Knocks took a comm-ops job at a local hangar and realized the information he got from those coming and going could be put to good use. He continued holding court at Delilah’s and ushered in a new era of the Rust Society, hoping that this new gathering would continue to support the next-generation of long-haul travelers. Within five years, Knocks had quit his job to focus entirely on the Rust Society. Delilah’s couldn’t house the meeting’s growing popularity, so Knocks found an alternate venue, though associated costs forced him to charge membership dues. This expansion allowed them to establish mentorship programs, publish weekly system security reports, use their influence to boycott businesses that exploited haulers, and more. It quickly became an essential institution for independent contractors in Caliban.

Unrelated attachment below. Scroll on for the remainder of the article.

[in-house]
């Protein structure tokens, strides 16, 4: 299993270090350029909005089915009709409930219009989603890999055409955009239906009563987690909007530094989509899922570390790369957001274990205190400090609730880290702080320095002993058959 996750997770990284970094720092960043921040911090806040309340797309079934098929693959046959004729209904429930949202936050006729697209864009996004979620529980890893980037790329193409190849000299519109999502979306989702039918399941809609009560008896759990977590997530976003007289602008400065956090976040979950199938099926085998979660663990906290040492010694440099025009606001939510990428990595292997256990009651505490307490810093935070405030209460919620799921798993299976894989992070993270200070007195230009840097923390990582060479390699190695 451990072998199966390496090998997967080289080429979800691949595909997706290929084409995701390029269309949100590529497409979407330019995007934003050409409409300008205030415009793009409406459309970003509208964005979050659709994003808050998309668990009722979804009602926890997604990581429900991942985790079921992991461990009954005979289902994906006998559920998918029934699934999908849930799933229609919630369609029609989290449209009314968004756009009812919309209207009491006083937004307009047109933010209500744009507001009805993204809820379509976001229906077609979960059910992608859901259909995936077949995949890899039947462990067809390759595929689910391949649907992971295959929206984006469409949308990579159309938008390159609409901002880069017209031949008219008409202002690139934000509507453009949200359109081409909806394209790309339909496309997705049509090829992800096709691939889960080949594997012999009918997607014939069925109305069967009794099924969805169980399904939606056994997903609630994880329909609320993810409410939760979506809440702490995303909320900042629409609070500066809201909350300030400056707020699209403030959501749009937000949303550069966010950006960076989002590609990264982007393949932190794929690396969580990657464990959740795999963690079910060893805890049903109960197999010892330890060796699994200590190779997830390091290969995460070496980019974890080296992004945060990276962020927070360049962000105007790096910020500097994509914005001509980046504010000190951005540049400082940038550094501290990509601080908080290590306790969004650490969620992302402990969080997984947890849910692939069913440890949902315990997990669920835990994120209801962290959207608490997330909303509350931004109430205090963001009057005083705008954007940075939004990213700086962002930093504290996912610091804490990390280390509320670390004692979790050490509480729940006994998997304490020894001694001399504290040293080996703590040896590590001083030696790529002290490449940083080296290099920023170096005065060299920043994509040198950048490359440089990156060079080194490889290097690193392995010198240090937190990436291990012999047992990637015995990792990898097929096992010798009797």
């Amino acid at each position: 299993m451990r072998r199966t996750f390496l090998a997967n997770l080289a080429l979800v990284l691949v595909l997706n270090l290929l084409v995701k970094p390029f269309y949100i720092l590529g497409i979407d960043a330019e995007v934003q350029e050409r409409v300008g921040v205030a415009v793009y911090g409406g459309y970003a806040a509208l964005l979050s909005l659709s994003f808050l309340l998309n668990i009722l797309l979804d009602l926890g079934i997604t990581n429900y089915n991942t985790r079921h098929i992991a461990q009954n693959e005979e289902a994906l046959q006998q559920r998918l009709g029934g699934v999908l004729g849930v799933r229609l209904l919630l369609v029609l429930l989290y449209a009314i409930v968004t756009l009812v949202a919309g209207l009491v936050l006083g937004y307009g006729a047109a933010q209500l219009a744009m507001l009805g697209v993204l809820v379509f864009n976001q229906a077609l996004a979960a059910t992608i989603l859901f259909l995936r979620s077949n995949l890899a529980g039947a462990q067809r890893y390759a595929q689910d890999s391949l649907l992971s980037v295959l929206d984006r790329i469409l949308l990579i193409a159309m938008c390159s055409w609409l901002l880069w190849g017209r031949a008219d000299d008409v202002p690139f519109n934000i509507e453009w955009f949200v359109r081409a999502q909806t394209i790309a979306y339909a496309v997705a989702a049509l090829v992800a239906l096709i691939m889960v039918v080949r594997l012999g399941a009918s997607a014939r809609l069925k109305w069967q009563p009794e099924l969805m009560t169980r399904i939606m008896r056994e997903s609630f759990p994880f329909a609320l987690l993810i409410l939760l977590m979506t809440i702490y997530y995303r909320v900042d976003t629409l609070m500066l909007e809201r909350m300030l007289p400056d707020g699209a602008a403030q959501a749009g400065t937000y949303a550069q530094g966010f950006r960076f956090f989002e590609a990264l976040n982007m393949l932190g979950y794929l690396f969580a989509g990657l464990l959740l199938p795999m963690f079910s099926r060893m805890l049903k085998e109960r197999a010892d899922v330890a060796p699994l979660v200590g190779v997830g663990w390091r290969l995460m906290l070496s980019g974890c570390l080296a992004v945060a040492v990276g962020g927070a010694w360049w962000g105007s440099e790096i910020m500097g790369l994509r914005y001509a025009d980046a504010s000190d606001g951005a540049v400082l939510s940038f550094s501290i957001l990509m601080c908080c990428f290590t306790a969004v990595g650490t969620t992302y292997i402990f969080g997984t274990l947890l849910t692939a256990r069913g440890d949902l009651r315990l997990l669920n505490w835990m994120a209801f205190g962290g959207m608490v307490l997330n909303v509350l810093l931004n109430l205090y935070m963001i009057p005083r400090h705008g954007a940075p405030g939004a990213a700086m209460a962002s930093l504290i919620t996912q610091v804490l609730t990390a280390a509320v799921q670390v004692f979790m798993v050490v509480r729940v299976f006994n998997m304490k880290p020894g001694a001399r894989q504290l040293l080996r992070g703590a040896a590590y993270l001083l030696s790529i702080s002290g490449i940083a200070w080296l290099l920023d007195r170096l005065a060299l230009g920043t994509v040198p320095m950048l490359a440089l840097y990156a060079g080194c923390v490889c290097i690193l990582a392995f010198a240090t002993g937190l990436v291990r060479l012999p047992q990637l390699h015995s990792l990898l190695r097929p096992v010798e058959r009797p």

Since its members took jobs throughout the empire, it wasn’t long before Rust Society chapters appeared in Oberon and Nul. Personal experience had taught Knocks how hard it was to gather accurate information about these lawless systems and he hoped these new chapters would keep others safe from suffering his own fate. Knocks ensured that all chapters shared information and that membership in one meant membership in them all. Knocks ran the Rust Society until failing health forced him to step down in 2477. He remained a resource to its brain trust and a mentor to younger members until his death two years later. An apocryphal story claims that Knocks’ funeral ended only after all the Rust on Crion was consumed. Though local members associated the organization with its founding member, Knocks ensured that it would survive without him and the Rust Society remained an important regional organization for decades. That changed in 2541 when Humanity encountered the Tevarin and found itself involved in the first inter-species war.